Column: Province needs to protect endangered species

Living around the Salish Sea, we are all too familiar with the plight of the Southern Resident Killer Whales. We remember Tahlequah, the orca who carried her dead calf for nearly three weeks in August 2018. It sent a message that captured global attention.

The W̱SÁNEĆ people have a very close relationship with the orca whales. They have fished the waters of the Georgia Strait alongside one another for generations. Now these magnificent creatures are at risk of extinction and both the Canadian and U.S. governments have listed them as endangered.

The orca is just one of more than 1800 species at risk of extinction in British Columbia. While our province is the most bio-diverse in the country, we are only one of three provinces that does not have species at risk legislation.

Unfortunately, as we near the end of 2019, we are no closer to stand-alone legislation to protect the endangered species in the province. While the BC NDP government made the commitment to legislate protections for the most vulnerable species after the 2017 election, earlier this Spring they began backtracking. First, they announced they were pushing it to 2020 but now it is off the table with no clear timeline for introduction.

The B.C. Green Caucus believe that government needs to make comprehensive, evidence-based laws that protect species at risk of extinction. The evidence is overwhelming, time is running out and unfortunately the BC NDP government has lacked the urgency necessary to provide the much-needed protection.

In Question Period recently, I asked the Minister of Forests, Lands, Natural Resource Operations and Rural Development whether his government intends on expanding the wolf cull in British Columbia. Many caribou herds in our province are nearing extinction. Wolves are the predator of caribou. However, human intervention on the landscape, primarily through rapacious over-harvesting of forest lands, road-building, and oil and gas exploration, has altered the landscape and created predator highways to give wolves access to caribou they never previously had.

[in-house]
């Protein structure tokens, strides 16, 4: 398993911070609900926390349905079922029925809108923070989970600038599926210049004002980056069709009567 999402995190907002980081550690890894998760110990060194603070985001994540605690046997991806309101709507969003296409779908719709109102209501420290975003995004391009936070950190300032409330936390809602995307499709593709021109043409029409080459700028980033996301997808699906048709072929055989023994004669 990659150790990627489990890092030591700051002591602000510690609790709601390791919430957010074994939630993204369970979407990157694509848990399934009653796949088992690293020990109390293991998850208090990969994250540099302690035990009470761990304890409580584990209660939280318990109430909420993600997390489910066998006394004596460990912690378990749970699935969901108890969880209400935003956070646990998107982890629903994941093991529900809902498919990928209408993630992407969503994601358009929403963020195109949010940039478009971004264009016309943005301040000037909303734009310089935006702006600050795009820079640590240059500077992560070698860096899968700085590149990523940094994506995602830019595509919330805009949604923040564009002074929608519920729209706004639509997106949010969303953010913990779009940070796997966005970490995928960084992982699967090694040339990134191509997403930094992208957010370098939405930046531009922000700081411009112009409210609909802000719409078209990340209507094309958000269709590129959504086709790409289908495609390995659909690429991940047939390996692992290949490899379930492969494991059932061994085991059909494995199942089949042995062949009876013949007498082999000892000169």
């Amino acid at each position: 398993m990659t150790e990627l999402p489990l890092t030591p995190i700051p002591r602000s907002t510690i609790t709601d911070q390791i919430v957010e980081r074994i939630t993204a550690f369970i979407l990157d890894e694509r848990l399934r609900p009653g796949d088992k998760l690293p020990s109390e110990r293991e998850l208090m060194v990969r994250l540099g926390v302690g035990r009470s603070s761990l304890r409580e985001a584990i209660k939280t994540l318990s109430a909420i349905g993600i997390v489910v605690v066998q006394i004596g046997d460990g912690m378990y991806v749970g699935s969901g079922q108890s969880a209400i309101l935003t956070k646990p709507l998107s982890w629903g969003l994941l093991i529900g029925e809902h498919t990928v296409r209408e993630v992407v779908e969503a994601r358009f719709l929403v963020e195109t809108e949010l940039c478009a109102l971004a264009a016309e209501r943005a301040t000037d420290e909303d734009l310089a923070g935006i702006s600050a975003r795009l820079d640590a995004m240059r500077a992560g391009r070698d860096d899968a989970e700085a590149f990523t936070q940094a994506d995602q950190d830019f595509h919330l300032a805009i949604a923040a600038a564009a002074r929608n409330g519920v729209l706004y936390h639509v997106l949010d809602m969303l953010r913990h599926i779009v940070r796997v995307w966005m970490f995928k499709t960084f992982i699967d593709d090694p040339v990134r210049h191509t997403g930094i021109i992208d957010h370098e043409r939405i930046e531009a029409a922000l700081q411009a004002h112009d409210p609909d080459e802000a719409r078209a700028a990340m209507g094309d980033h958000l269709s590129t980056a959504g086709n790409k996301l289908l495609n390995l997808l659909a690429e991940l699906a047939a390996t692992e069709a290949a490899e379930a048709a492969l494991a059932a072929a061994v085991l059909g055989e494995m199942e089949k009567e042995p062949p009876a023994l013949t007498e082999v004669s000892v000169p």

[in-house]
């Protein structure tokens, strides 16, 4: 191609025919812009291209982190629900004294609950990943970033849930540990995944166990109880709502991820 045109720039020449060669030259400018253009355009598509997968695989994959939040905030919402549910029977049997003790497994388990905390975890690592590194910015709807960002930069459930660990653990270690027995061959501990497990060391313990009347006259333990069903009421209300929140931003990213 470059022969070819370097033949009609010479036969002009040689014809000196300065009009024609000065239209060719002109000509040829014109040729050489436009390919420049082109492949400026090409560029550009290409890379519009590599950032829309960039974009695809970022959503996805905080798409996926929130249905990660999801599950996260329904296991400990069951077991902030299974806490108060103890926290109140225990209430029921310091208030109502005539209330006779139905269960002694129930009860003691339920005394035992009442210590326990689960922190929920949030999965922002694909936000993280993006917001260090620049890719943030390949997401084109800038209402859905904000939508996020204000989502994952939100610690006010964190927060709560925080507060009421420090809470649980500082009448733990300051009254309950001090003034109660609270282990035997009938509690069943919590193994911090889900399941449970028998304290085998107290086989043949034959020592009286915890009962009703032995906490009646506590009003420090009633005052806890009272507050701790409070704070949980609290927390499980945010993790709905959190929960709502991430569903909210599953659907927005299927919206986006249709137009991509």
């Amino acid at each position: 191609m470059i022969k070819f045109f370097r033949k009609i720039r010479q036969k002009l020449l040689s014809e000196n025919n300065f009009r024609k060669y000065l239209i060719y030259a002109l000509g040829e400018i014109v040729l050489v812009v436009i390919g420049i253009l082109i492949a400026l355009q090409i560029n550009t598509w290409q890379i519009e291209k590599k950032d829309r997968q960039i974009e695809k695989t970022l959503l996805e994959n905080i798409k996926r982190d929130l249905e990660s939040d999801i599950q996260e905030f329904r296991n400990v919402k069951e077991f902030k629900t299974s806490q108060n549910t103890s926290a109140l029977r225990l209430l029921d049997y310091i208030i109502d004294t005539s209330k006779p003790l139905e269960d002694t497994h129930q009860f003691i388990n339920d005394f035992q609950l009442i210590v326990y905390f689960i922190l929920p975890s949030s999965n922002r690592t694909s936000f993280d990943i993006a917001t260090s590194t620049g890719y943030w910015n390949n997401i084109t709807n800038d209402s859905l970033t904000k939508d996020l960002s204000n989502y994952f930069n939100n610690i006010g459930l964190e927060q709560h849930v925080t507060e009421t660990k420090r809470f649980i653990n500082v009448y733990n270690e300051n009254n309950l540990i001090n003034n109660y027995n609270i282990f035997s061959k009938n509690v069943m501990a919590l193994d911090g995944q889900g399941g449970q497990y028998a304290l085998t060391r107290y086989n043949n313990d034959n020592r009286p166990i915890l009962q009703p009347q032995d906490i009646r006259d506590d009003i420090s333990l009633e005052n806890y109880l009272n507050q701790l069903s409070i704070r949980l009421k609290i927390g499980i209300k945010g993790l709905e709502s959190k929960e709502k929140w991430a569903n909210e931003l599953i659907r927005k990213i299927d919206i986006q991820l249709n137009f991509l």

There is evidence that culling wolves can relieve the pressure on the caribou for the short-term. Over the medium and long-term, however, I do not think it's an effective solution because you have to keep killing wolves until they are all gone. In his response to me, the Minister put the blame solely on the predator and did not take any responsibility for the alterations to the landscape by his Ministry that created this problem in the first place. Instead of restricting our activities, the province's plan is to shoot wolves.

Same goes for the question my colleague Sonia Furstenau asked the following day. She queried the same Minister on the endangered white bark pine tree. Despite its listing as endangered by the federal government, and with more than 40% of the global population in British Columbia, our province has logged 19,000 cubic metres of the species. Again the Minister deflected. In response to Sonia's supplemental about endangered species legislation, the Minister of Environment and Climate Change Strategy pointed to a process to develop legislation that simply does not exist.

British Columbians are seeing the result in real time with habitat degradation and the collapse of ecosystems. It's true that the BC NDP inherited a mess. That is precisely why they are the government, because in 2017 things were a mess. Unfortunately, with respect to endangered species they are knowingly perpetuating the mess.

We must do everything we can to preserve biodiversity. Our children and grandchildren deserve our best effort and, unfortunately on this front, they are getting far less.

Originally published in the Salt Spring Exchange on December 3, 2019.


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2 comments On Column: Province needs to protect endangered species

  • I just checked a BC government site

    https://www2.gov.bc.ca/gov/content/industry/forestry/managing-our-forest-resources/silviculture/tree-species-selection/tree-species-compendium-index/whitebark-pine

    and it claims that Whitebark Pine is not a logged species. So, what’s going on? PS This is a species that I am very familiar with. MK

  • I despair of your justified barrage of questions getting anything more than lip service from Heyman and company. Perhaps though, if we’re very lucky, there will be enough pressure put on the minority feds to get them to change their minds about this horrific pipeline. How to achieve that? Well, perhaps my political naivety shows here, but if you immediately bypass your provincial NDP “partners?” and instead appeal to Mr. Singh, and the premier of Quebec to increase their pressure on the PM to cut our losses and refuse to support further costs re the pipeline the latter may give in to that request. Every day and in every way the costs of further support of the fossil fuel industry is being rejected by the majority of the electorate.

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